By Joanna Kleovoulou, Clinical Psychologist & founder of PsychMatters™

In the late 1960’s a Stanford psychologist Walter Mischel performed “The Marshmallow Experiment” on pre-schoolers to demonstrate the importance of delayed gratification. These children were given the instruction that they can have the marshmallow now, or wait 20 minutes without eating the first one, and will then get another one.

This test observed whether children have the ability to control their urges to meet their desired goal. So what’s the big deal you may ask? Research indicates that a 4-year-old child’s ability to have self-control is a great predictor of self-control as an adult as well as their perceived happiness in life.

So not only will self-control make you a happier person, it also fosters a healthy, confident and contributing member of society.

The good news is that self-control is learnt, which means that with practise, and having parents on board, your child is well on his way to develop self-discipline.

Our ability to manage our emotions and impulses is vital if we want to meet our goals, from having friends at pre-school to pursuing and maintaining a career as an adult.

At my psychology practise at PsychMatters Centre, often parents seek advice on how to address their child’s “misbehaviour.” These children present with:

  • Impulse control difficulties
  • Anger outbursts
  • Tantrums
  • Giving up easily
  • Impatience
  • Self-harming behaviour
  • low self-esteem or an inflated esteem

Tips on how to develop Self-Control

Our brain
Our brain is like a muscle and it strengthens throughout life provided it is being used and exercised. Two-year-olds do not have the ability to have self-control as their pre-frontal cortex (the front part of our brain) is not developed. This area only matures in our mid-twenties. Thus we cannot expect our 2-year-old to wait for the biscuit as they do not have the developmental capacity to wait. Use distraction as a tool or your loving connection to teach your child to wait.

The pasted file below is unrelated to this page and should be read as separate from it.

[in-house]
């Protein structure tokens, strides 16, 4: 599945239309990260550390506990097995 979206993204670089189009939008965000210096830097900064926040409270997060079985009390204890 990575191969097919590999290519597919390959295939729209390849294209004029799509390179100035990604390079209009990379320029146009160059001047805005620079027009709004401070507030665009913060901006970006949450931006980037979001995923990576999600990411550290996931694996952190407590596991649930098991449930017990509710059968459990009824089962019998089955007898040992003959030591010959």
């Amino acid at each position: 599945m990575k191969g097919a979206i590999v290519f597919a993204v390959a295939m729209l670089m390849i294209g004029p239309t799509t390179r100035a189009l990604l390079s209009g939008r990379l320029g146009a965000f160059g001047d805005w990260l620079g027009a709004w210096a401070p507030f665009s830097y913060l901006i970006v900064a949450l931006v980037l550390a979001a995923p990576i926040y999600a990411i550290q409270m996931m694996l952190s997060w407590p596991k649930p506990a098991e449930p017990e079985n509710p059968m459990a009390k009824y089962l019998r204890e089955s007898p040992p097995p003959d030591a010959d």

Seeking mastery
This is a natural psychological milestone all young children strive to achieve, to feel and achieve. Every time a child has to manage himself he is learning a strategy of self-control. From having the urge to hit back on the playground – and he doesn’t  – to the do the opposite of the urge to quit when the going gets tough learning how to dribble the football. This requires perseverance and never giving in to the urge. By repeatedly wanting something badly enough your child will learn to regulate himself.

Emotionally responsive parents
Parents who are able to respond to their child’s physical and emotional needs help their baby internalise a sense of trust in their world. Every time your baby is comforted when upset, every time your baby cries when he is hungry and he is then fed, he learns the notion of trust and secure bonding occurs. With warm, repetitive and consistent responsiveness to your child’s needs, neural pathways develop in the brain to calm down your child, lower anxiety experienced, regulate your baby’s emotions which will in turn allow your child to soothe himself in times of crisis.

Role modelling
When you as a parent react angrily, punitively, or you cannot manage your own emotions, taking your child’s “bad” behaviour as a personal attack, your child learns that his environment is chaotic, stressful and that he cannot rely on significant others to calm him. This leaves him feeling alone, uncontained and “messy” to deal with his own difficulties and unable to calm himself down as he has never observed, nor experienced a constructive way to do so.  If you are unable to manage your own anxieties too, and you act out on those fears by over-protecting your child, your child will never gain the neural pathways to learn to stay calm.

Setting limits firmly and kindly
When you give your child boundaries, your child learns that his world is a safe place to manoeuvre in and that he can rely on your guidance. Set limits in a firm yet kind way without being forceful or autocratic as this fosters oppositional behaviour or fear towards you which breaks your relationship with your child down.

Your child only learns self-control when there is a goal, and will only be willing to give something up for something else they want more of. When this is repeated, your child builds neural pathways in the prefrontal cortex. Finding teachable moments to help your child attain self-control is important. Giving your child everything they want immediately does not teach delayed gratification, nor self-control.

If you or your child are struggling to control yourselves, act on your emotions, or you would like to master emotional control, contact PsychMatters for individual consultations, parental guidance, adult group skills therapy, or book your child on the upcoming ConfidentKidz Workshop now!

Contact PsychMatters on 0114503576 or

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